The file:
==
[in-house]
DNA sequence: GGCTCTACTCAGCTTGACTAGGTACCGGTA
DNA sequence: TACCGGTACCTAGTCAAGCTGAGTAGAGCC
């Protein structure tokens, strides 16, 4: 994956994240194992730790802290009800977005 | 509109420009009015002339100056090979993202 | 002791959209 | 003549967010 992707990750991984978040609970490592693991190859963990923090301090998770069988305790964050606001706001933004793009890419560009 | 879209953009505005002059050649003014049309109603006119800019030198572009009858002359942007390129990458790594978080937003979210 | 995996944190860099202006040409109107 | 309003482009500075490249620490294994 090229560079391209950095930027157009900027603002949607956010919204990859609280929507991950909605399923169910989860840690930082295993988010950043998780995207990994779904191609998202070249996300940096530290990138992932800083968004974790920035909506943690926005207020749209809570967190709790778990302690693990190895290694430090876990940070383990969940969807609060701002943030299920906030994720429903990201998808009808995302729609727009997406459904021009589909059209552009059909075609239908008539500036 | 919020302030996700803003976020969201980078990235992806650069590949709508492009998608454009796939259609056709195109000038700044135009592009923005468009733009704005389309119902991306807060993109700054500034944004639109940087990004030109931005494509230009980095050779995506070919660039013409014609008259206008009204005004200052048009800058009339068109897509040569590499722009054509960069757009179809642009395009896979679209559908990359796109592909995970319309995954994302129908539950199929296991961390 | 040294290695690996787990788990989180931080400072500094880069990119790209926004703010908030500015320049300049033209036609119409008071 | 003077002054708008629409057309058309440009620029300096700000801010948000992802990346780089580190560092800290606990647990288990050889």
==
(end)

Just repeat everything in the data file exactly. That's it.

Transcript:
[in-house]
DNA sequence: GGCTCTACTCAGCTTGACTAGGTACCGGTA
DNA sequence: TACCGGTACCTAGTCAAGCTGAGTAGAGCC
């Protein structure tokens, strides 16, 4: 994956994240194992730790802290009800977005 | 509109420009009015002339100056090979993202 | 002791959209 | 003549967010 992707990750991984978040609970490592693991190859963990923090301090998770069988305790964050606001706001933004793009890419560009 | 879209953009505005002059050649003014049309109603006119800019030198572009009858002359942007390129990458790594978080937003979210 | 995996944190860099202006040409109107 | 309003482009500075490249620490294994 090229560079391209950095930027157009900027603002949607956010919204990859609280929507991950909605399923169910989860840690930082295993988010950043998780995207990994779904191609998202070249996300940096530290990138992932800083968004974790920035909506943690926005207020749209809570967190709790778990302690693990190895290694430090876990940070383990969940969807609060701002943030299920906030994720429903990201998808009808995302729609727009997406459904021009589909059209552009059909075609239908008539500036 | 919020302030996700803003976020969201980078990235992806650069590949709508492009998608454009796939259609056709195109000038700044135009592009923005468009733009704005389309119902991306807060993109700054500034944004639109940087990004030109931005494509230009980095050779995506070919660039013409014609008259206008009204005004200052048009800058009339068109897509040569590499722009054509960069757009179809642009395009896979679209559908990359796109592909995970319309995954994302129908539950199929296991961390 | 040294290695690996787990788990989180931080400072500094880069990119790209926004703010908030500015320049300049033209036609119409008071 | 003077002054708008629409057309058309440009620029300096700000801010948000992802990346780089580190560092800290606990647990288990050889």